*Note: Bid scope comparison is not to be confused with bid AMOUNT comparison. Sharing, conspiring, or otherwise conveying the monetary amounts that are not read aloud at a public bid reading constitutes bid shopping which is definitely unethical and potentially illegal.

Sometimes a difference in proposals is easily explained. Offering polite and restrained suggestions about what your competitor did differently might help shed new light on your proposal. If your competitor’s approach on some issue was superior to yours, you have an opening to admit it. Often we’re forced to decide between options relating to scope or schedule. If the client prefers your competitors choice, you might be given an opportunity to revise your proposal because you were reasonable.

Walking the client through their concerns might open an opportunity to address something they hadn’t mentioned previously.


“Sure we can add… dragons… to the pole lights…”

Factor this feedback into the new opportunity so you can capitalize on it. Present a revised proposal that’s worded with sensitivity to the client’s concerns. This communicates a commitment to resolving the clients concerns. With all their concerns met, you can then follow-up and simply ask for the job.


I hear a lot of folks shy away from sales because they don’t want to pressure people into a decision. If sales was strictly about approaching people at random, they’d have a point. In the context of a bid, the client extended a Request For Proposal or an Invitation to bid through their Architect. Their proposition, greatly simplified is; be the best bidder and you’ll be awarded the job. It’s therefore expected that the client will award the job to the best bidder. Clients may be overwhelmed by the amount of information to compare. They’re rarely trained estimators who are used to scoping proposals in terms of potential risk and profit.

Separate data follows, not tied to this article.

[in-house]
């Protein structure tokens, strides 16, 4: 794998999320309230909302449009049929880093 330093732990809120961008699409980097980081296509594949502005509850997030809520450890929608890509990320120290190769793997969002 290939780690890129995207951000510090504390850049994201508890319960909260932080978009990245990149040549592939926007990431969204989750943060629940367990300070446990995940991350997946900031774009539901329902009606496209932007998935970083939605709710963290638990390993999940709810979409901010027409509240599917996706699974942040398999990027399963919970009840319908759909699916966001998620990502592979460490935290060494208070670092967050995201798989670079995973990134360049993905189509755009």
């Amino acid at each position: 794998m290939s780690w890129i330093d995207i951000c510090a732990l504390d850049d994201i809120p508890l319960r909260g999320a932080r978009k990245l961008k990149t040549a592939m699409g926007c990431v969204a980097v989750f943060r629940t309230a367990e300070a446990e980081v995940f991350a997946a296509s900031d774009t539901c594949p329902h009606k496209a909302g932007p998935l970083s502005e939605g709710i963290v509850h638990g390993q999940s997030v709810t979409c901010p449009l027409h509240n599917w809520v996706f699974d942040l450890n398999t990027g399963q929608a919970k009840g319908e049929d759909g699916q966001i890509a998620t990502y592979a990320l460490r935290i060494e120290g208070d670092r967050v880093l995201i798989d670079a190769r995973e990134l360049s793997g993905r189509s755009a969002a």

The situation demands leadership. Staying on the sidelines because you’re too polite to provide follow-up means you’ll be awarded fewer jobs than you won. Trust is a powerful thing. A knowledgeable and seasoned professional can assuage anxiety and establish trust with a client. Clients sometimes award their project to a higher cost bidder, this is how and why that happens.

Holding ground

You won’t always be the low bidder. In some ways that’s as much an asset as a liability. I’ve heard it put succinctly like this : It doesn’t matter whether you win everything you bid or lose everything you bid, you’ll be out of business eventually.

Knowing that some folks take longer to learn than others, it stands to reason that eventually you’ll be bidding against someone who hasn’t figured out why they’re on such a winning streak. Your bid should ALWAYS be representative of your best effort to profitably win the job. Let nature take its course with reckless bidders.   Let the buyer beware.

outside line

Taking the outside line brings its own risks…


Clients that indulge in “comparison shopping” by crowding the line or stepping over into bid-shopping are doing so to gain a better deal for them. Many business owners view this as an opportunity to “trim some profit” to land a contract. In doing so, they invariably look toward gouging on change orders to recoup their “investment”.

It really doesn’t take much life experience to see how this ends up. The client is reluctant to hire that GC again because they were so aggressive with change orders. The GC’s potentially recovering from an unprofitable job and a scarred reputation with the client. Often they’re looking to “make it up on the next one“.

The legitimate low bidder might well have built the job for less simply because their bid included sufficient funding to keep their operation running smoothly without needing to gouge on change orders.

It’s a chain reaction of dishonest actors trying to out-fox one another to the detriment of all. Life becomes parody when such a client calls you to say they need your help because they don’t want to hire their low bidder. If they didn’t want to contract with that GC, they could have excluded them from the bid. The client started the problem by cheating the last time, now they’re doing it again. Dishonesty calls everything into question. The client’s premise is based on dishonesty, so it’s reasonable to suspect the story is false.

In fact the only thing you know for sure, is that the client is willing to be dishonest wherever it benefits them. Diseases like Yellow Fever, Typhoid, and… Greed, need to be quarantined before they spread to others.